Singapore

Serial thief gets reduced corrective training term on appeal

In a rare case, the High Court has allowed the appeal of a convicted serial thief sentenced to five years' corrective training and resentenced him to the 30 months-plus he had already served since being convicted.

Ong Say Kiat had been remanded in prison before being sentenced to corrective training in December 2014 in a district court where he admitted to stealing $220 worth of clothes from a store, together with his wife.

Corrective training is a prison regime for repeat offenders without the usual one-third remission for good behaviour.

The maximum period is 14 years.

The district court had found him suitable for corrective training then, based on a suitability report and taking into account his "notable criminal history", having committed five counts of theft since 1998.

Ong also had other antecedents related to drugs and unlicensed moneylending, among other things.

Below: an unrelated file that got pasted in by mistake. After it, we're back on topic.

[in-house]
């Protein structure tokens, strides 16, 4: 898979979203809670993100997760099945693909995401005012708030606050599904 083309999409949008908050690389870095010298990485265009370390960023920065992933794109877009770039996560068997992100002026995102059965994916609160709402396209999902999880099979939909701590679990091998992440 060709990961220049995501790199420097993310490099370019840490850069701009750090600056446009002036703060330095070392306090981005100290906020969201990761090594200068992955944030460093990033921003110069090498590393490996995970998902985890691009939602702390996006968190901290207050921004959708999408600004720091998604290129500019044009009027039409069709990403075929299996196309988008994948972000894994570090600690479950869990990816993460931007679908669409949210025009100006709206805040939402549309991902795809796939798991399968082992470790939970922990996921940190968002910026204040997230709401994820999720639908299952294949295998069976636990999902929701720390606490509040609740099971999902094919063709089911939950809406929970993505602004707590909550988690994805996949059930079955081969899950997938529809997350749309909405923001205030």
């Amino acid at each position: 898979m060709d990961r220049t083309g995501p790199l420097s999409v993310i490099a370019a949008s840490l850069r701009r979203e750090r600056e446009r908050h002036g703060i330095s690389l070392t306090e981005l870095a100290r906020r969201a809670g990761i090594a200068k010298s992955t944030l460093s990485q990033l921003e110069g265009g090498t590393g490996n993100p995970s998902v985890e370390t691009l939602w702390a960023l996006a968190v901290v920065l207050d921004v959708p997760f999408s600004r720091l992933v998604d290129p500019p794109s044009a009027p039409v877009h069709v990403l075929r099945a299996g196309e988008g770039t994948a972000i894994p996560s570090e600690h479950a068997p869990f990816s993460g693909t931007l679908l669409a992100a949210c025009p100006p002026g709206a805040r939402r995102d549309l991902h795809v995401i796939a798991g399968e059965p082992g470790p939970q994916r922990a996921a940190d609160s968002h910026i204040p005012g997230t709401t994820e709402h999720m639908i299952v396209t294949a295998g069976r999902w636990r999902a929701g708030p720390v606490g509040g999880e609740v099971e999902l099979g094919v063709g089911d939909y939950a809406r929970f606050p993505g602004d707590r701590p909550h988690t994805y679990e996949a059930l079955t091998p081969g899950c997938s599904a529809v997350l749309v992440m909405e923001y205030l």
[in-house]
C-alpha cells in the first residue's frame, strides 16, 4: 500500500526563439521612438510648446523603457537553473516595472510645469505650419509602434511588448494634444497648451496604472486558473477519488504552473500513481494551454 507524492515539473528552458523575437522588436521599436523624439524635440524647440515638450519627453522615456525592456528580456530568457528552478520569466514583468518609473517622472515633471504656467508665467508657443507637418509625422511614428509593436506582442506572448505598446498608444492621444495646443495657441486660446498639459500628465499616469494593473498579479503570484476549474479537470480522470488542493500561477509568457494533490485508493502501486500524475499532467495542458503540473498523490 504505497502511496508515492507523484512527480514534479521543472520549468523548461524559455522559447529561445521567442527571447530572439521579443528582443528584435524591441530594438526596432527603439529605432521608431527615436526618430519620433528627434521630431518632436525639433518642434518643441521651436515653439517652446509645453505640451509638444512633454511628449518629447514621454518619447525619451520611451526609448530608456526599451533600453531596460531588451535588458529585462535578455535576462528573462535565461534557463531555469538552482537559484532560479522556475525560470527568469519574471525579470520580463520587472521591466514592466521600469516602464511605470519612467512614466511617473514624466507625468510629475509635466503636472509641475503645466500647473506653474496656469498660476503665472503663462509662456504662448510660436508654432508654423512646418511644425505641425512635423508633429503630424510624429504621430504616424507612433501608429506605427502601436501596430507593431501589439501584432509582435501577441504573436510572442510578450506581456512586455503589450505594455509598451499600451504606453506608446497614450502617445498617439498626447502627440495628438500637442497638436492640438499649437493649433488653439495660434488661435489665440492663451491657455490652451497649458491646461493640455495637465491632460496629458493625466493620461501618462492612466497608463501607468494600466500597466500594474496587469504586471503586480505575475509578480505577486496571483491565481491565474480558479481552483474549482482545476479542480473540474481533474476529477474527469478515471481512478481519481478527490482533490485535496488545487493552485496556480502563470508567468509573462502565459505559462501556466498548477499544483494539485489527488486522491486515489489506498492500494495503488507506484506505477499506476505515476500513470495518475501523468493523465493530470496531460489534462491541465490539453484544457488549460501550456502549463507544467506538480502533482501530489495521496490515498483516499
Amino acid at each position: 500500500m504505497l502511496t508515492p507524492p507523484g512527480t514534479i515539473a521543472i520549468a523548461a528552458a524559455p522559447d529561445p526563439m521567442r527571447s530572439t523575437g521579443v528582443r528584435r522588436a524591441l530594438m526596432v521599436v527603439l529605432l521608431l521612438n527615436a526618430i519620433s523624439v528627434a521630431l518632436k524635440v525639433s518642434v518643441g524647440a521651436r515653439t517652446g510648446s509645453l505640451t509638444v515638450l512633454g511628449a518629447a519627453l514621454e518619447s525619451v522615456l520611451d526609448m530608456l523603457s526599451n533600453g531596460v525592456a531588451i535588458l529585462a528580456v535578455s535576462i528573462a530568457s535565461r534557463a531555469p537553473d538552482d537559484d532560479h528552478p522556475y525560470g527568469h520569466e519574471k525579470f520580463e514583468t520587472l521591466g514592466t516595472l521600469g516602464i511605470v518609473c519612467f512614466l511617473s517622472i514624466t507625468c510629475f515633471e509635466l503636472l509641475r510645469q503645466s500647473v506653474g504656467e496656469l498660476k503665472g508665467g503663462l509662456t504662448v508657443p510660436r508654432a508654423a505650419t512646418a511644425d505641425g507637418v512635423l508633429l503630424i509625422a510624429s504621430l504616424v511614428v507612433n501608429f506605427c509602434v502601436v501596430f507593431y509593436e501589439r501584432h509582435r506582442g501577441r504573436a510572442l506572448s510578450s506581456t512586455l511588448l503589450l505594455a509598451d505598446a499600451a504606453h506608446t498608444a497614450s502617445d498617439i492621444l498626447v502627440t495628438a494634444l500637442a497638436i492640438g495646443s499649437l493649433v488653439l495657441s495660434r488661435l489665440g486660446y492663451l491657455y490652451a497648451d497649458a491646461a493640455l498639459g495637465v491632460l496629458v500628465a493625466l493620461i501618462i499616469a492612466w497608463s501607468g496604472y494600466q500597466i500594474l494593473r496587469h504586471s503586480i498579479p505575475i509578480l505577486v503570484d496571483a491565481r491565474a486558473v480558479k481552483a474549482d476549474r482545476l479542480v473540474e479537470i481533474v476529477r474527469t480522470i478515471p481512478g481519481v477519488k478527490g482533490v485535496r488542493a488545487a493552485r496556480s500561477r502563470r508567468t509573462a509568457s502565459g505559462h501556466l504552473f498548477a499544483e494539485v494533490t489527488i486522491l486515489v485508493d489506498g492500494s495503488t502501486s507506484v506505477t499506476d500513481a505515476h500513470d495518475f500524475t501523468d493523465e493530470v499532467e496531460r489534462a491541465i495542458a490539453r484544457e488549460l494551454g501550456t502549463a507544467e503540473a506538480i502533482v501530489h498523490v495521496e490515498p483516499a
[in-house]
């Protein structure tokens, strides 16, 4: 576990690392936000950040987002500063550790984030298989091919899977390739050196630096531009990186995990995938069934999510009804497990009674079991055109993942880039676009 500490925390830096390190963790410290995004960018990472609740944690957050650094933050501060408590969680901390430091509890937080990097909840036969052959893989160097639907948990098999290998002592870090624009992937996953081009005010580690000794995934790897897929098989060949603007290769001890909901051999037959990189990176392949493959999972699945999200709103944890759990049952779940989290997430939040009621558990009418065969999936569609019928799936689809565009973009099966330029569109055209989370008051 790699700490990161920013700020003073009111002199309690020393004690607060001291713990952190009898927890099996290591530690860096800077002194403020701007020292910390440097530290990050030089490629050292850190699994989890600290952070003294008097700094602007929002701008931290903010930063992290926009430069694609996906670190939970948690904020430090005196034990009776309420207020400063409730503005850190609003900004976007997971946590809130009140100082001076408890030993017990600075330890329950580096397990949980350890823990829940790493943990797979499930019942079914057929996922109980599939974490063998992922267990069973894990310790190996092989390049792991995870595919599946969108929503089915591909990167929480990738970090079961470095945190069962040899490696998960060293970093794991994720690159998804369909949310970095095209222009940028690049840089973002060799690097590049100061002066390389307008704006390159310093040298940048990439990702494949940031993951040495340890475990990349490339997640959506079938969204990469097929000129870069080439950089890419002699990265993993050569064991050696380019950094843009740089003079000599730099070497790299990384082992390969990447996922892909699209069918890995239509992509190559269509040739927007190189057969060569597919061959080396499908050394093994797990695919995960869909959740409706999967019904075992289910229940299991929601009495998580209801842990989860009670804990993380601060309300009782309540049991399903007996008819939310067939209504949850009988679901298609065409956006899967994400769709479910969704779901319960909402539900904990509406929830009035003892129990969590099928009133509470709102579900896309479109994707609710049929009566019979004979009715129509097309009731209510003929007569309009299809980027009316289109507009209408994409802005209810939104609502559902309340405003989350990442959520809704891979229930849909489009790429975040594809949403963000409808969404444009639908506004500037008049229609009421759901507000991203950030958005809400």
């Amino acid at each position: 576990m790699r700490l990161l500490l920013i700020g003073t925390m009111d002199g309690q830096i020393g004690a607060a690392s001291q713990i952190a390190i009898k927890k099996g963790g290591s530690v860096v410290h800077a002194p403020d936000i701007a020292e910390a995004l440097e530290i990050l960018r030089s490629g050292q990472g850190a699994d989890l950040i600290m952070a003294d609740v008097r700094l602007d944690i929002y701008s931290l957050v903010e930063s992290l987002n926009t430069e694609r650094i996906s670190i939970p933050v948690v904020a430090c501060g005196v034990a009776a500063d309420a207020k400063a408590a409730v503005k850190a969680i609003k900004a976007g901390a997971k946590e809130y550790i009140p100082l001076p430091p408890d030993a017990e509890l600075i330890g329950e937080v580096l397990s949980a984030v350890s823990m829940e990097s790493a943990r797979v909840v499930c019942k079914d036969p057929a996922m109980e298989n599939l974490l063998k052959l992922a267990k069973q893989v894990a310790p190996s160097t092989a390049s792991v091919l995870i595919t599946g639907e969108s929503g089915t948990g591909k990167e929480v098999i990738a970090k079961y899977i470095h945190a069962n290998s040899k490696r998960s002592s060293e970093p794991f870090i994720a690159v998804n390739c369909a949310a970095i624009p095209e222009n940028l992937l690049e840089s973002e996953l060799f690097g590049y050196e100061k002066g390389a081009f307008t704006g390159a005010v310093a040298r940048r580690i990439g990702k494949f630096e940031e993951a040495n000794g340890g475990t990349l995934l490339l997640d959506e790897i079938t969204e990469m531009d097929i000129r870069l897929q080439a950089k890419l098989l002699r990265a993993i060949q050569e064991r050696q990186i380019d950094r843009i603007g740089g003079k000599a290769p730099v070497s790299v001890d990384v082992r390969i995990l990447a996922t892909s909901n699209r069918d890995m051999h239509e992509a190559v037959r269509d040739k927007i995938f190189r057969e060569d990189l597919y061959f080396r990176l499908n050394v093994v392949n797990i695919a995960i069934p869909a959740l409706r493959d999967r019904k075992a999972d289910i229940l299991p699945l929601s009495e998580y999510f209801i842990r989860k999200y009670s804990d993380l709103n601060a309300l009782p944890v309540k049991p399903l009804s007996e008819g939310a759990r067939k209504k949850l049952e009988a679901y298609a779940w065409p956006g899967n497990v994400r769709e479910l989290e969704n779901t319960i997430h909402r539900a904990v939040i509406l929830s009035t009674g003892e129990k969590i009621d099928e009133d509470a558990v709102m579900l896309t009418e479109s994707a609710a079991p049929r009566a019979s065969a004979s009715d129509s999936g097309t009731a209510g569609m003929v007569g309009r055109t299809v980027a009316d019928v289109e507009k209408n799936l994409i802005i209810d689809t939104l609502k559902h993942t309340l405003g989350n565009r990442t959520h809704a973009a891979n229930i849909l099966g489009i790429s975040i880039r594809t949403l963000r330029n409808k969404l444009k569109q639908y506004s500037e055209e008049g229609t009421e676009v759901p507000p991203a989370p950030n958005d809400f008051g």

On appeal in July, Chief Justice Sundaresh Menon made clear the district court was not at fault as the corrective training sentence was imposed some 21 months before a three-judge panel set new guidelines on when corrective training should apply, after hearing an appeal in 2016 involving serial offender Sim Yeow Kee.

"It simply could not be said that there was any serious injustice, or that there was something palpably wrong in the sentence imposed that struck at its basis as an exercise of judicial power by the district judge, at the time the sentence was meted out," he added in judgment grounds issued on Tuesday.

The sentencing framework the court had devised in Sim's case meant an offender may be eligible for a regular prison term if the corrective training sentence was considered disproportionate, even if the offender satisfies the technical requirements for corrective training.

A regular prison term may also be appropriate if the potential inmate is eligible for the rehabilitative benefits of the mandatory aftercare scheme if he was sentenced to regular imprisonment.

CJ Menon found Ong would not have been sentenced to five years' corrective training "under the framework laid down in Sim Yeow Kee".

He noted the relevant rehabilitative schemes were introduced six months before Ong was sentenced in December 2014.

CJ Menon stressed that not all offenders sentenced to corrective training would "automatically be entitled to be resentenced".

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